Most of us are not in the position of paying wages to workers. If we are, we should be generous and fair. But if we’re not, the principle still applies, that it is always wrong to cheat others for our own financial gain.
Jesus’ story of the rich man and Lazarus (Luke 16:19-31) may be behind James’ words here. The rich man lived in splendor, while Lazarus, covered with sores, longed to be fed with the crumbs from the rich man’s table. But after death, their roles were reversed. The rich man was in agony in the flames of hell, whereas Lazarus was comfortably in Abraham’s bosom. The point of that story was not that all rich people go to hell and that all poor people go to heaven. The Bible is clear that there are godly rich people and there are ungodly poor people. Salvation is by grace through faith in Christ alone (Eph. 2:8-9).
But the rich man’s selfish indulgence and lack of compassion for the poor reflected his godless, selfish focus in life. James’ indictment of fattening their hearts in a day of slaughter (5:5) points to the imminence of the day of judgment. Like unreasoning cattle, they just go on fattening themselves every day with no thought of others. But their selfish lifestyles only incur greater guilt.
After Imelda Marcos and her husband Ferdinand were deposed, Newsweek (3/24/86) ran an article on her pathetic life. When they fled the country, she left behind a closet with 3,000 pairs of shoes and five shelves of unused Gucci handbags, still stuffed with paper and the price tags attached. She had 500 bras, a trunk full of girdles, huge bottles of perfume, and vats of Christian Dior wrinkle cream. She was known to spend $12 million on jewelry in a single day in Switzerland! One U. S. Representative gawked at the stuff and said, “It was the worst case of conspicuous consumerism I have ever seen.” She once told an interviewer, “I am my little people’s star and slave. When I go out into the barrios, I get dressed up because I know the little people want to see a star.” How tragic! Of course, Imelda Marcos did not claim to follow Christ.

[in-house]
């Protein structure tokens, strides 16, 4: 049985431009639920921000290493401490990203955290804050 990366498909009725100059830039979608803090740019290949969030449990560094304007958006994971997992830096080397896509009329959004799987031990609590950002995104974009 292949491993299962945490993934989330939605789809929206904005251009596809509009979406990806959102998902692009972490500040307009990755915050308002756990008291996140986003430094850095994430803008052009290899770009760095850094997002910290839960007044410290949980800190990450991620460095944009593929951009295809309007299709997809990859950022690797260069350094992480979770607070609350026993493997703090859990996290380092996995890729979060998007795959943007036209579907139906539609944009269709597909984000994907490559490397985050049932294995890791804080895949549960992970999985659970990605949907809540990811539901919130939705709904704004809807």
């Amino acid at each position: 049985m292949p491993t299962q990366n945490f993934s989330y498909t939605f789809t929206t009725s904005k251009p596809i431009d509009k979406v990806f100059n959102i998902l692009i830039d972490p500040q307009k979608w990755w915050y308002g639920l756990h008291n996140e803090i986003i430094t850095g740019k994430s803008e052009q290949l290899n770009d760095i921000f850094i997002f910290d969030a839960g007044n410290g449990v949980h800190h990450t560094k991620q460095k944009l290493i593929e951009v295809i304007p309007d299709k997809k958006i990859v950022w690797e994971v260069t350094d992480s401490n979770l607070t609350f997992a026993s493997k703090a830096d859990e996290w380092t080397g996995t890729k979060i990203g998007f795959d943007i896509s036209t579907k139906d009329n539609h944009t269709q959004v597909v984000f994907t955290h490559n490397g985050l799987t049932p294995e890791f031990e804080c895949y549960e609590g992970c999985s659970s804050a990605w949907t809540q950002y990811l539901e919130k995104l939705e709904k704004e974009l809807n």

But I’ve read of a well-known Christian entertainer who collects Rolls Royces as his hobby! He owns a dozen or more! I realize that luxury is a relative term and it’s easy to judge the extravagant examples and justify ourselves. We need to examine ourselves prayerfully and often, so that we don’t fall into what James is condemning. I believe that the Lord wants us to live simply and manage our resources in light of His eternal purposes.
Some think that James is speaking of literal murder. Others say that he is speaking figuratively, or looking at the practical outcome of the rich cheating the poor out of their wages and thus their daily bread. The word “condemned” points to the use of the legal system to take advantage of the poor. Perhaps by bribing judges or by hiring powerful lawyers, the rich were wrongfully taking land or houses from the poor, or forcing them into a lifetime of indentured slavery. If you had confronted them, the rich would have protested, “It was all legal! We didn’t break the law!” But what is technically legal is not always moral or right. While we may never kill someone for the sake of our own financial gain, we should be careful never to hurt others for our own financial gain.